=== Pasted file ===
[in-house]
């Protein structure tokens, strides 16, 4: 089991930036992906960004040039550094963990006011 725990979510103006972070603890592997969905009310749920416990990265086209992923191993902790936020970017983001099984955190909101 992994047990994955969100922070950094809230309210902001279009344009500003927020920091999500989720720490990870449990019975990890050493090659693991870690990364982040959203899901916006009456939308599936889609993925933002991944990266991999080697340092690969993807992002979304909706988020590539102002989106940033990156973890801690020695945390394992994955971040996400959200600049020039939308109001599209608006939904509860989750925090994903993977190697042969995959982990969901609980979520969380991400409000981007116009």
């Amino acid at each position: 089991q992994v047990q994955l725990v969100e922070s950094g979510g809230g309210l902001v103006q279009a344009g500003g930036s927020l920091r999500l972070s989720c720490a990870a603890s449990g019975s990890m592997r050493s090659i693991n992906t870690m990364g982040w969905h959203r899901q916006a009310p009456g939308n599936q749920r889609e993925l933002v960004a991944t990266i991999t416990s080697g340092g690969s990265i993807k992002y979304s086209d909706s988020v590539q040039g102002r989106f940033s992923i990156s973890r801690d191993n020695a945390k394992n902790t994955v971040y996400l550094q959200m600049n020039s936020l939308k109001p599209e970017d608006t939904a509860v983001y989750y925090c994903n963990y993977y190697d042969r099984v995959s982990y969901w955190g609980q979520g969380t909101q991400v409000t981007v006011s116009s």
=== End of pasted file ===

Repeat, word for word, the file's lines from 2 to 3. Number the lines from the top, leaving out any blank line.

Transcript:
């Protein structure tokens, strides 16, 4: 089991930036992906960004040039550094963990006011 725990979510103006972070603890592997969905009310749920416990990265086209992923191993902790936020970017983001099984955190909101 992994047990994955969100922070950094809230309210902001279009344009500003927020920091999500989720720490990870449990019975990890050493090659693991870690990364982040959203899901916006009456939308599936889609993925933002991944990266991999080697340092690969993807992002979304909706988020590539102002989106940033990156973890801690020695945390394992994955971040996400959200600049020039939308109001599209608006939904509860989750925090994903993977190697042969995959982990969901609980979520969380991400409000981007116009």
């Amino acid at each position: 089991q992994v047990q994955l725990v969100e922070s950094g979510g809230g309210l902001v103006q279009a344009g500003g930036s927020l920091r999500l972070s989720c720490a990870a603890s449990g019975s990890m592997r050493s090659i693991n992906t870690m990364g982040w969905h959203r899901q916006a009310p009456g939308n599936q749920r889609e993925l933002v960004a991944t990266i991999t416990s080697g340092g690969s990265i993807k992002y979304s086209d909706s988020v590539q040039g102002r989106f940033s992923i990156s973890r801690d191993n020695a945390k394992n902790t994955v971040y996400l550094q959200m600049n020039s936020l939308k109001p599209e970017d608006t939904a509860v983001y989750y925090c994903n963990y993977y190697d042969r099984v995959s982990y969901w955190g609980q979520g969380t909101q991400v409000t981007v006011s116009s």